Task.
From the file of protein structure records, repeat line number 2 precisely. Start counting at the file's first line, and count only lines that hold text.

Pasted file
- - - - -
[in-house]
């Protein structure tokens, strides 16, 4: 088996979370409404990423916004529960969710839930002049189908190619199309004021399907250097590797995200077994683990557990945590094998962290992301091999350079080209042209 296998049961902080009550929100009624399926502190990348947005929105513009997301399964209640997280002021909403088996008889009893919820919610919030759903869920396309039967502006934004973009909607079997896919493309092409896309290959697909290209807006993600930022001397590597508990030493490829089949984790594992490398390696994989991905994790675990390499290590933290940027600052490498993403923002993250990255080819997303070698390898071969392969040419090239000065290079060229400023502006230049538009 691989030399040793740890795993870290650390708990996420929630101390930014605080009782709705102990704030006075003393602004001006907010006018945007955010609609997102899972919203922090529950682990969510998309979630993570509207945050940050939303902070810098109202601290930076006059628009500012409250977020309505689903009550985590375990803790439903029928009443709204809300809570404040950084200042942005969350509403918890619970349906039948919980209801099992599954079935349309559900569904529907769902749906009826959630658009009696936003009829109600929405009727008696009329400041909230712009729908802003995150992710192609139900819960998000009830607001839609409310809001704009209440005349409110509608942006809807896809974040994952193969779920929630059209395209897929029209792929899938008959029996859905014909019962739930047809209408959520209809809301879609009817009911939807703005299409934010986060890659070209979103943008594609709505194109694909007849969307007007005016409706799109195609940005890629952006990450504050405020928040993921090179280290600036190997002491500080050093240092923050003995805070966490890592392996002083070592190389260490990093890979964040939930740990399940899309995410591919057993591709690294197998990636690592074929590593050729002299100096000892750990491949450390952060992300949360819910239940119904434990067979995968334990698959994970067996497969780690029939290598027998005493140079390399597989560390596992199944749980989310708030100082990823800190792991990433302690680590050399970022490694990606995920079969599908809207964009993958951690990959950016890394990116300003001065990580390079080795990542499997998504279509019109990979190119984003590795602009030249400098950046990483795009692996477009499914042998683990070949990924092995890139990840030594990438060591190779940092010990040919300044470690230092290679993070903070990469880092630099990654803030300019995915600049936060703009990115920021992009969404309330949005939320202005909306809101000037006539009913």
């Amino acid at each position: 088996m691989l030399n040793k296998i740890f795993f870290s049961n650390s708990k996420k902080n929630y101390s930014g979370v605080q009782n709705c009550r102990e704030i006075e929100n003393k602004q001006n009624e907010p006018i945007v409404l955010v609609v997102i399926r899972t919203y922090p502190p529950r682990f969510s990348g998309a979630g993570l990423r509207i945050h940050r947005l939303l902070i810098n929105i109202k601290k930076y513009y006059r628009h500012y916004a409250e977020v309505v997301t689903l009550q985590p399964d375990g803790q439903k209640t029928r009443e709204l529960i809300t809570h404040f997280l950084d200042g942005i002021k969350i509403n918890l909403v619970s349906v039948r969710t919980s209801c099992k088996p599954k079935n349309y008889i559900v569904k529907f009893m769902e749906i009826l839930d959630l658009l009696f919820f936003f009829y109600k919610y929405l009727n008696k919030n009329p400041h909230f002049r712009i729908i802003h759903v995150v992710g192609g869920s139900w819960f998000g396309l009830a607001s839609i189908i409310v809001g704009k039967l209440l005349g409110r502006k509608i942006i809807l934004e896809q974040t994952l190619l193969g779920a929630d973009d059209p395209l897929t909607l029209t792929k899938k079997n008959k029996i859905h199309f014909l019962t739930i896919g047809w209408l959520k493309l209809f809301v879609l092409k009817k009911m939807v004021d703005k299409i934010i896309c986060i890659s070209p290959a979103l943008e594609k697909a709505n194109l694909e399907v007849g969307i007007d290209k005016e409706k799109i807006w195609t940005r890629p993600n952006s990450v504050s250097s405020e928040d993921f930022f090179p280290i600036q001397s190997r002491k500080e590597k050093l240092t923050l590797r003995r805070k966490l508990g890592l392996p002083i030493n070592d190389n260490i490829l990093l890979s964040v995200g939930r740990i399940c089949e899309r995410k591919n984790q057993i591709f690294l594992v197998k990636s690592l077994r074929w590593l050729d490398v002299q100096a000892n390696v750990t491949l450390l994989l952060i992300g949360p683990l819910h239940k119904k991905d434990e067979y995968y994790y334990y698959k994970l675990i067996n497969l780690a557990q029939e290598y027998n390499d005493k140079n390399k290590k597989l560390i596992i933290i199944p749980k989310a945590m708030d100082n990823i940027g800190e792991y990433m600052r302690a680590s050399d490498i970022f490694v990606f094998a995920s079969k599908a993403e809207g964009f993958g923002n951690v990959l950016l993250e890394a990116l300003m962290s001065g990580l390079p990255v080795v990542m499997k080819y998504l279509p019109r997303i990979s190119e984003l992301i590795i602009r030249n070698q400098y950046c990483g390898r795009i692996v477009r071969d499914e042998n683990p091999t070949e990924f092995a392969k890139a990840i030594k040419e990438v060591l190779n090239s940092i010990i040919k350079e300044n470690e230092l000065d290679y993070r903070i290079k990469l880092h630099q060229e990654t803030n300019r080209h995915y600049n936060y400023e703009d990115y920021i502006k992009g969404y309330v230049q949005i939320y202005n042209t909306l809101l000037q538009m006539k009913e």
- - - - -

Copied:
């Protein structure tokens, strides 16, 4: 088996979370409404990423916004529960969710839930002049189908190619199309004021399907250097590797995200077994683990557990945590094998962290992301091999350079080209042209 296998049961902080009550929100009624399926502190990348947005929105513009997301399964209640997280002021909403088996008889009893919820919610919030759903869920396309039967502006934004973009909607079997896919493309092409896309290959697909290209807006993600930022001397590597508990030493490829089949984790594992490398390696994989991905994790675990390499290590933290940027600052490498993403923002993250990255080819997303070698390898071969392969040419090239000065290079060229400023502006230049538009 691989030399040793740890795993870290650390708990996420929630101390930014605080009782709705102990704030006075003393602004001006907010006018945007955010609609997102899972919203922090529950682990969510998309979630993570509207945050940050939303902070810098109202601290930076006059628009500012409250977020309505689903009550985590375990803790439903029928009443709204809300809570404040950084200042942005969350509403918890619970349906039948919980209801099992599954079935349309559900569904529907769902749906009826959630658009009696936003009829109600929405009727008696009329400041909230712009729908802003995150992710192609139900819960998000009830607001839609409310809001704009209440005349409110509608942006809807896809974040994952193969779920929630059209395209897929029209792929899938008959029996859905014909019962739930047809209408959520209809809301879609009817009911939807703005299409934010986060890659070209979103943008594609709505194109694909007849969307007007005016409706799109195609940005890629952006990450504050405020928040993921090179280290600036190997002491500080050093240092923050003995805070966490890592392996002083070592190389260490990093890979964040939930740990399940899309995410591919057993591709690294197998990636690592074929590593050729002299100096000892750990491949450390952060992300949360819910239940119904434990067979995968334990698959994970067996497969780690029939290598027998005493140079390399597989560390596992199944749980989310708030100082990823800190792991990433302690680590050399970022490694990606995920079969599908809207964009993958951690990959950016890394990116300003001065990580390079080795990542499997998504279509019109990979190119984003590795602009030249400098950046990483795009692996477009499914042998683990070949990924092995890139990840030594990438060591190779940092010990040919300044470690230092290679993070903070990469880092630099990654803030300019995915600049936060703009990115920021992009969404309330949005939320202005909306809101000037006539009913």